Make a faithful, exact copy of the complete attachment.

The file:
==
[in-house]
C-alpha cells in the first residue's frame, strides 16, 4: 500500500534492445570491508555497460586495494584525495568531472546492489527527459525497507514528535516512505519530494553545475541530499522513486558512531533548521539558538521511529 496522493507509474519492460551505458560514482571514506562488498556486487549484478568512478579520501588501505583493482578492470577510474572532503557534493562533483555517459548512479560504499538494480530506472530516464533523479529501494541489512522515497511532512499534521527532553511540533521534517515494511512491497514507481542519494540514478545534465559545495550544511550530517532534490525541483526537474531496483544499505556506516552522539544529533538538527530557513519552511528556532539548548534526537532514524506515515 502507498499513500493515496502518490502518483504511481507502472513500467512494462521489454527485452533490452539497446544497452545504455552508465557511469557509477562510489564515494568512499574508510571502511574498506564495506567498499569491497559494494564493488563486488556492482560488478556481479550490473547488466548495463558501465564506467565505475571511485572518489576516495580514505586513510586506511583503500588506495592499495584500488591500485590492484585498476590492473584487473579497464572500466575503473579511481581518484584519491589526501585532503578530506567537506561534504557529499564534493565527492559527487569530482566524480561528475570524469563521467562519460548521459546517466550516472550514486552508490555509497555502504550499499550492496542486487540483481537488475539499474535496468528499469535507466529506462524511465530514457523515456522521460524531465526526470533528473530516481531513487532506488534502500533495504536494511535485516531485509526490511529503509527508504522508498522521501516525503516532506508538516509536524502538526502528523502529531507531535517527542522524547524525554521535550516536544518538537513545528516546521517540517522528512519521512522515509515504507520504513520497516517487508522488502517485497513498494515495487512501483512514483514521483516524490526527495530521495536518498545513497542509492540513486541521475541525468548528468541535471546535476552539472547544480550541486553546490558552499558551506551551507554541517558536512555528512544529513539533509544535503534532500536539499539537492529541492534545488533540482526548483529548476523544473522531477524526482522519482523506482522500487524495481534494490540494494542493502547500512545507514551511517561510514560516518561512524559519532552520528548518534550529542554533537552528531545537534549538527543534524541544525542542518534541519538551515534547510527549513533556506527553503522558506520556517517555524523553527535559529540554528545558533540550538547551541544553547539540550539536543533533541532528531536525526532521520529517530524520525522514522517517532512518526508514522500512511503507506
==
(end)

[in-house]
C-alpha cells in the first residue's frame, strides 16, 4: 500500500534492445570491508555497460586495494584525495568531472546492489527527459525497507514528535516512505519530494553545475541530499522513486558512531533548521539558538521511529 496522493507509474519492460551505458560514482571514506562488498556486487549484478568512478579520501588501505583493482578492470577510474572532503557534493562533483555517459548512479560504499538494480530506472530516464533523479529501494541489512522515497511532512499534521527532553511540533521534517515494511512491497514507481542519494540514478545534465559545495550544511550530517532534490525541483526537474531496483544499505556506516552522539544529533538538527530557513519552511528556532539548548534526537532514524506515515 502507498499513500493515496502518490502518483504511481507502472513500467512494462521489454527485452533490452539497446544497452545504455552508465557511469557509477562510489564515494568512499574508510571502511574498506564495506567498499569491497559494494564493488563486488556492482560488478556481479550490473547488466548495463558501465564506467565505475571511485572518489576516495580514505586513510586506511583503500588506495592499495584500488591500485590492484585498476590492473584487473579497464572500466575503473579511481581518484584519491589526501585532503578530506567537506561534504557529499564534493565527492559527487569530482566524480561528475570524469563521467562519460548521459546517466550516472550514486552508490555509497555502504550499499550492496542486487540483481537488475539499474535496468528499469535507466529506462524511465530514457523515456522521460524531465526526470533528473530516481531513487532506488534502500533495504536494511535485516531485509526490511529503509527508504522508498522521501516525503516532506508538516509536524502538526502528523502529531507531535517527542522524547524525554521535550516536544518538537513545528516546521517540517522528512519521512522515509515504507520504513520497516517487508522488502517485497513498494515495487512501483512514483514521483516524490526527495530521495536518498545513497542509492540513486541521475541525468548528468541535471546535476552539472547544480550541486553546490558552499558551506551551507554541517558536512555528512544529513539533509544535503534532500536539499539537492529541492534545488533540482526548483529548476523544473522531477524526482522519482523506482522500487524495481534494490540494494542493502547500512545507514551511517561510514560516518561512524559519532552520528548518534550529542554533537552528531545537534549538527543534524541544525542542518534541519538551515534547510527549513533556506527553503522558506520556517517555524523553527535559529540554528545558533540550538547551541544553547539540550539536543533533541532528531536525526532521520529517530524520525522514522517517532512518526508514522500512511503507506